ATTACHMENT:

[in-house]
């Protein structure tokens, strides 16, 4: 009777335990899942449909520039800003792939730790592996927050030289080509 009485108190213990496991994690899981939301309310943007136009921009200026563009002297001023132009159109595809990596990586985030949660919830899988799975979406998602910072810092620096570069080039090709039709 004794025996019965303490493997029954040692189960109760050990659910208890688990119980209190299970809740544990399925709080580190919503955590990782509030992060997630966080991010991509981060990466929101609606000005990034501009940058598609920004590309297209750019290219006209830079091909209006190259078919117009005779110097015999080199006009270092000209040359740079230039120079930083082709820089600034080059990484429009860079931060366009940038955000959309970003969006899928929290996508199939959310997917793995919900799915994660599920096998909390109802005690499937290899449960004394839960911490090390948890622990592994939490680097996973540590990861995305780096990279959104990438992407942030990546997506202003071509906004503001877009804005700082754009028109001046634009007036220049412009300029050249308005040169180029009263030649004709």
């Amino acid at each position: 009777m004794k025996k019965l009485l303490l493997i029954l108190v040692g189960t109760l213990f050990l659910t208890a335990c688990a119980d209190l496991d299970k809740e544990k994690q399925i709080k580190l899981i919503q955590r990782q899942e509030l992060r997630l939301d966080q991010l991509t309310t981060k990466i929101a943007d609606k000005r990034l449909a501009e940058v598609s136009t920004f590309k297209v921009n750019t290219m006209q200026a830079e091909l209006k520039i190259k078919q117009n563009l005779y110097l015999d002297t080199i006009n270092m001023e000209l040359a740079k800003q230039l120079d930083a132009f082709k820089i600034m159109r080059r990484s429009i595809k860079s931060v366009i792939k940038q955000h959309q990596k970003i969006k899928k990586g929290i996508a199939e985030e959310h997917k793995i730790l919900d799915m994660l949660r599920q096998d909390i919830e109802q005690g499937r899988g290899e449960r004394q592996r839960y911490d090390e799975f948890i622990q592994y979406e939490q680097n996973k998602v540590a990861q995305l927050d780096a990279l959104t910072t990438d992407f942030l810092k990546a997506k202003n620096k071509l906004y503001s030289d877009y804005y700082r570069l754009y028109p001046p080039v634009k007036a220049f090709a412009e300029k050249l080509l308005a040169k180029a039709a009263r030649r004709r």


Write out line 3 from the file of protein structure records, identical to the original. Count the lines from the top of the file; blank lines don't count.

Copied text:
């Amino acid at each position: 009777m004794k025996k019965l009485l303490l493997i029954l108190v040692g189960t109760l213990f050990l659910t208890a335990c688990a119980d209190l496991d299970k809740e544990k994690q399925i709080k580190l899981i919503q955590r990782q899942e509030l992060r997630l939301d966080q991010l991509t309310t981060k990466i929101a943007d609606k000005r990034l449909a501009e940058v598609s136009t920004f590309k297209v921009n750019t290219m006209q200026a830079e091909l209006k520039i190259k078919q117009n563009l005779y110097l015999d002297t080199i006009n270092m001023e000209l040359a740079k800003q230039l120079d930083a132009f082709k820089i600034m159109r080059r990484s429009i595809k860079s931060v366009i792939k940038q955000h959309q990596k970003i969006k899928k990586g929290i996508a199939e985030e959310h997917k793995i730790l919900d799915m994660l949660r599920q096998d909390i919830e109802q005690g499937r899988g290899e449960r004394q592996r839960y911490d090390e799975f948890i622990q592994y979406e939490q680097n996973k998602v540590a990861q995305l927050d780096a990279l959104t910072t990438d992407f942030l810092k990546a997506k202003n620096k071509l906004y503001s030289d877009y804005y700082r570069l754009y028109p001046p080039v634009k007036a220049f090709a412009e300029k050249l080509l308005a040169k180029a039709a009263r030649r004709r």